Referring to FIG. 22, the plate assembly 11 with the compressed compression screw 18 and insert 20, and four fixation members 14 is shown. After compression and retention of the compression screw 18, the third fixation member 14 is placed and driven in, with the same locking guide and tools and in the manner described above as for the first and second fixation members 14. The third fixation member 14 is placed in one of the paired polyaxial locking rings 16/fixation member holes 28 in the first end 24, adjacent to the compression screw 18. The fourth fixation member 14 is driven into the remaining empty polyaxial locking ring 16/fixation member hole 28 pair on the first end 24, adjacent to the compression screw 18.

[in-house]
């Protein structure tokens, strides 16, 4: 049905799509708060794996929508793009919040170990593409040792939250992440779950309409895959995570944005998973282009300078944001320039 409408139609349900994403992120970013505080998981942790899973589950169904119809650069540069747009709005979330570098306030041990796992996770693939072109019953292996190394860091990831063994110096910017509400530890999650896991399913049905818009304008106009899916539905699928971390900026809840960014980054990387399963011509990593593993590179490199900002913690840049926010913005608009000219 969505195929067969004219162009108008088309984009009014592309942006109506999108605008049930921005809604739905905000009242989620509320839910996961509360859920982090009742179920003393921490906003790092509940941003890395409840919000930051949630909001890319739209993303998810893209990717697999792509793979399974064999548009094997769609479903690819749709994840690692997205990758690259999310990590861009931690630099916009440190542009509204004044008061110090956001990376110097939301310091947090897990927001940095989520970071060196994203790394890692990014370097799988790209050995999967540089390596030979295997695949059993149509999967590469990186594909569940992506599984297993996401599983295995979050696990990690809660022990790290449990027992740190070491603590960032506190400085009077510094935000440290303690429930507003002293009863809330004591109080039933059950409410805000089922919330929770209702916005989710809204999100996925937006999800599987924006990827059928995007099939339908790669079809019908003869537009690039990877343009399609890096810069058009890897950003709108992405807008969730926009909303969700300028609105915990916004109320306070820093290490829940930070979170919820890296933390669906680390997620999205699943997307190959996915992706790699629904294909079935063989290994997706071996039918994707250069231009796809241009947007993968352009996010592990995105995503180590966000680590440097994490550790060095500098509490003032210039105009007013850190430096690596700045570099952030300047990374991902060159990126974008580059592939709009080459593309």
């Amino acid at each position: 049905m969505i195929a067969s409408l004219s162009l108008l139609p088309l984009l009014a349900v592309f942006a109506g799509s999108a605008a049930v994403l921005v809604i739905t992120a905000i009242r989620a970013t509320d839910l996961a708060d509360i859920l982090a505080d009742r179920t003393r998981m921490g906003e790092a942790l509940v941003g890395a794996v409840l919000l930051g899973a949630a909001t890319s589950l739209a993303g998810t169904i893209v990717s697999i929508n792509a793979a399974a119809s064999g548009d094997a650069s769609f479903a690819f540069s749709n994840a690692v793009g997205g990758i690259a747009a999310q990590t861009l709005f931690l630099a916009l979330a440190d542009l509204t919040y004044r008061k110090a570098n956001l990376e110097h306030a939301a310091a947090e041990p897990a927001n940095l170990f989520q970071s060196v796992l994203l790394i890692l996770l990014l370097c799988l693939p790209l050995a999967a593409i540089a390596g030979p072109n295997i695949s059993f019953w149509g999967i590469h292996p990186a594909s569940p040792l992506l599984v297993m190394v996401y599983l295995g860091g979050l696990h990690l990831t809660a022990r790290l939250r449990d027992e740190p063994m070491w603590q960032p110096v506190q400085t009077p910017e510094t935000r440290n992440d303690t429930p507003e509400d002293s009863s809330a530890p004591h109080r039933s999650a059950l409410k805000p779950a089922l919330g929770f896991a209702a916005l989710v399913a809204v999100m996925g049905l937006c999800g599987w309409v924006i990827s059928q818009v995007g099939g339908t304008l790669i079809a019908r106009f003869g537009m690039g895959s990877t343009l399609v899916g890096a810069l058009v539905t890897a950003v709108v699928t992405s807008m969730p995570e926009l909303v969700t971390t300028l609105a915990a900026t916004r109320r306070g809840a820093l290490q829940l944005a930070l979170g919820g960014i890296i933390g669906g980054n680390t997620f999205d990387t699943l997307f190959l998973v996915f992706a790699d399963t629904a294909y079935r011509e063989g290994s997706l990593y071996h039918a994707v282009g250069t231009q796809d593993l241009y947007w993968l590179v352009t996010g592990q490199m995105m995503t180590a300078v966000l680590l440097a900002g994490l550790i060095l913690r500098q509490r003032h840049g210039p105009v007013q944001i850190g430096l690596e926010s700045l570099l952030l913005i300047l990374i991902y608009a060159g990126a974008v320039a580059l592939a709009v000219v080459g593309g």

Referring to FIG. 23, an anti-torque key 250 and an articulating torque wrench 260 are shown connected to the plate assembly 11 of FIG. 22. The anti-torque key 250 is a double-barreled torque limiting device which releasably engages the plate assembly 11 and stabilizes the assembly 11 while the polyaxial locking rings 16 are torqued. The anti-torque key 250 has a handle 252, a double-barreled shaft 254, and a plate connector 256. Two tool bores 258, 259 extend through the length of the shaft 254. The plate connector 256 is shaped to releasably fit into two notches 80 on the plate assembly 11. One pair of notches 80 are located on the first end 24, one adjacent to each fixation member hole 28. Two additional notches 80 are located on the second end 25, one adjacent to each fixation member hole 28. When the plate connector 256 is fit into one pair of notches 80, the tool bores 258, 259 are aligned directly over the two adjacent polyaxial locking rings 16.

The articulating torque wrench 260 is shown inserted in the tool bore 259 of the anti-torque key 250. The wrench 260 has a handle 262, a shaft 264 and a double universal joint connection 266.